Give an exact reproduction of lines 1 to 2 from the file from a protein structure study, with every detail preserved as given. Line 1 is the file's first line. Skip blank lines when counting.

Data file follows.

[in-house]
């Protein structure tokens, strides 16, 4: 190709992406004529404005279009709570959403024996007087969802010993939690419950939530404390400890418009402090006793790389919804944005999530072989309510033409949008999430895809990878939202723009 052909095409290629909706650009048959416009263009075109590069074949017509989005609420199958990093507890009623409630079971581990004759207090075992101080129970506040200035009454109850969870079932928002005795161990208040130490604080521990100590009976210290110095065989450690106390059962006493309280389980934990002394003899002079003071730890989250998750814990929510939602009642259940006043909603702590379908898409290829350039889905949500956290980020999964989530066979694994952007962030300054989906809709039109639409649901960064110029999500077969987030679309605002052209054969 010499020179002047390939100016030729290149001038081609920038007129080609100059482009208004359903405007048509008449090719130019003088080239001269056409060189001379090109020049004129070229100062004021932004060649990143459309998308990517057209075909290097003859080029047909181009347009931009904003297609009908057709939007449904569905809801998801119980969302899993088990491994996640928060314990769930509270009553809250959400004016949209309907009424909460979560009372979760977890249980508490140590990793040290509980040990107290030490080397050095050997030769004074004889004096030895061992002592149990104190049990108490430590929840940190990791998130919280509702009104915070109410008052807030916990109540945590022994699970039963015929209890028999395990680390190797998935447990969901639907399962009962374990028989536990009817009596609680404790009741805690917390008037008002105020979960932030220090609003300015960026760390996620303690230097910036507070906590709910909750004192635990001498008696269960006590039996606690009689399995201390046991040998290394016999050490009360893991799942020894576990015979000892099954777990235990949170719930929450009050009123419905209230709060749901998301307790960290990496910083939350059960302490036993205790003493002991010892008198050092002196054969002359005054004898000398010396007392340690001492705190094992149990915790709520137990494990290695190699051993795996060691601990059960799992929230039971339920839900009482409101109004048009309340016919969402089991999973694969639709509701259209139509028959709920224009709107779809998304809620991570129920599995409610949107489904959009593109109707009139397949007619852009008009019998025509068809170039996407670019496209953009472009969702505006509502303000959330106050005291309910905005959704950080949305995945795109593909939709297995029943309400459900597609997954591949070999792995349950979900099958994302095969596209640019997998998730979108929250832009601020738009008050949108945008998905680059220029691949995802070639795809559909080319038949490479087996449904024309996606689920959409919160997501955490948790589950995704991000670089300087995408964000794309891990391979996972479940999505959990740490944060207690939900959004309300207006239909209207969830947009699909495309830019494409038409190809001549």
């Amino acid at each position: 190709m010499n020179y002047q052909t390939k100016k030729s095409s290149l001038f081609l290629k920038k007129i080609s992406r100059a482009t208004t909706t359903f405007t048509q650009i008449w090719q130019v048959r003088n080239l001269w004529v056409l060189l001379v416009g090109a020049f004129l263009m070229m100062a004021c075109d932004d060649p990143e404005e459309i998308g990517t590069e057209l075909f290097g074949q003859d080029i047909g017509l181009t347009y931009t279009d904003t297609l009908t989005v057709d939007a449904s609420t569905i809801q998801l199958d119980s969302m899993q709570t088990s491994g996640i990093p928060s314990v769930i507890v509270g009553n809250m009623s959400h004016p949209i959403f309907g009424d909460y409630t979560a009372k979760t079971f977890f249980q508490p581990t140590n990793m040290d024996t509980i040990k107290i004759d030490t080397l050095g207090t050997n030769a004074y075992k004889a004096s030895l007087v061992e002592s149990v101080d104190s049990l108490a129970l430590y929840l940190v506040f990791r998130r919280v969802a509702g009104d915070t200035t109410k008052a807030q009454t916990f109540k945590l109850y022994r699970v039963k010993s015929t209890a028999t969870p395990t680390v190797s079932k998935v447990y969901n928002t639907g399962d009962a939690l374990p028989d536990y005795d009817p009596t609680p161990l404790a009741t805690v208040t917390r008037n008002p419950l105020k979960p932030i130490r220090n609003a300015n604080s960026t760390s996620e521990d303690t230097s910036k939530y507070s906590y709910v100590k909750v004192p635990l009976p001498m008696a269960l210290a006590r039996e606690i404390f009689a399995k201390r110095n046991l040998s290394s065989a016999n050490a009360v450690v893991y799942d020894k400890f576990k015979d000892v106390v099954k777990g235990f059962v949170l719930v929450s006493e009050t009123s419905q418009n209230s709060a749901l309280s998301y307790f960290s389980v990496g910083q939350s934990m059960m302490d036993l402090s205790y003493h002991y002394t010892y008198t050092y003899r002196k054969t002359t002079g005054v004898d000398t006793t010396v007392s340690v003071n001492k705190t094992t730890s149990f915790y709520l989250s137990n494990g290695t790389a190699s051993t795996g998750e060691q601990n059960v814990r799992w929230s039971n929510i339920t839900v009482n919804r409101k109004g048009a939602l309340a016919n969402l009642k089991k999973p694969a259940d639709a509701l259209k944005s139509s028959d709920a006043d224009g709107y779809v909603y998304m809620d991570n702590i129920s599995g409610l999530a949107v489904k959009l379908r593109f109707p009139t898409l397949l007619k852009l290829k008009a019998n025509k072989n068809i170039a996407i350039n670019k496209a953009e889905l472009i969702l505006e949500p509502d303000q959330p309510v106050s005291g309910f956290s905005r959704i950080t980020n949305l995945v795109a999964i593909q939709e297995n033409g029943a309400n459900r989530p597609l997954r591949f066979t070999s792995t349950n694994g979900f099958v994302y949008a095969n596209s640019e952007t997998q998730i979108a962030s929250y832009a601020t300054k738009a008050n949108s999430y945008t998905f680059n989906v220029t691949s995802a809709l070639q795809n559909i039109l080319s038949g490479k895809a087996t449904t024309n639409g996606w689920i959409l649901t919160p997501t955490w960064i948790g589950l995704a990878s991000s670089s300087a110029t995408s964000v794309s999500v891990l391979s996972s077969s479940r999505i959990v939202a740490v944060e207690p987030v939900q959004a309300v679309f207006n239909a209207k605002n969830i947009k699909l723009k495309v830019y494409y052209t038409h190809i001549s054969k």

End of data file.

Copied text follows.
[in-house]
């Protein structure tokens, strides 16, 4: 190709992406004529404005279009709570959403024996007087969802010993939690419950939530404390400890418009402090006793790389919804944005999530072989309510033409949008999430895809990878939202723009 052909095409290629909706650009048959416009263009075109590069074949017509989005609420199958990093507890009623409630079971581990004759207090075992101080129970506040200035009454109850969870079932928002005795161990208040130490604080521990100590009976210290110095065989450690106390059962006493309280389980934990002394003899002079003071730890989250998750814990929510939602009642259940006043909603702590379908898409290829350039889905949500956290980020999964989530066979694994952007962030300054989906809709039109639409649901960064110029999500077969987030679309605002052209054969 010499020179002047390939100016030729290149001038081609920038007129080609100059482009208004359903405007048509008449090719130019003088080239001269056409060189001379090109020049004129070229100062004021932004060649990143459309998308990517057209075909290097003859080029047909181009347009931009904003297609009908057709939007449904569905809801998801119980969302899993088990491994996640928060314990769930509270009553809250959400004016949209309907009424909460979560009372979760977890249980508490140590990793040290509980040990107290030490080397050095050997030769004074004889004096030895061992002592149990104190049990108490430590929840940190990791998130919280509702009104915070109410008052807030916990109540945590022994699970039963015929209890028999395990680390190797998935447990969901639907399962009962374990028989536990009817009596609680404790009741805690917390008037008002105020979960932030220090609003300015960026760390996620303690230097910036507070906590709910909750004192635990001498008696269960006590039996606690009689399995201390046991040998290394016999050490009360893991799942020894576990015979000892099954777990235990949170719930929450009050009123419905209230709060749901998301307790960290990496910083939350059960302490036993205790003493002991010892008198050092002196054969002359005054004898000398010396007392340690001492705190094992149990915790709520137990494990290695190699051993795996060691601990059960799992929230039971339920839900009482409101109004048009309340016919969402089991999973694969639709509701259209139509028959709920224009709107779809998304809620991570129920599995409610949107489904959009593109109707009139397949007619852009008009019998025509068809170039996407670019496209953009472009969702505006509502303000959330106050005291309910905005959704950080949305995945795109593909939709297995029943309400459900597609997954591949070999792995349950979900099958994302095969596209640019997998998730979108929250832009601020738009008050949108945008998905680059220029691949995802070639795809559909080319038949490479087996449904024309996606689920959409919160997501955490948790589950995704991000670089300087995408964000794309891990391979996972479940999505959990740490944060207690939900959004309300207006239909209207969830947009699909495309830019494409038409190809001549």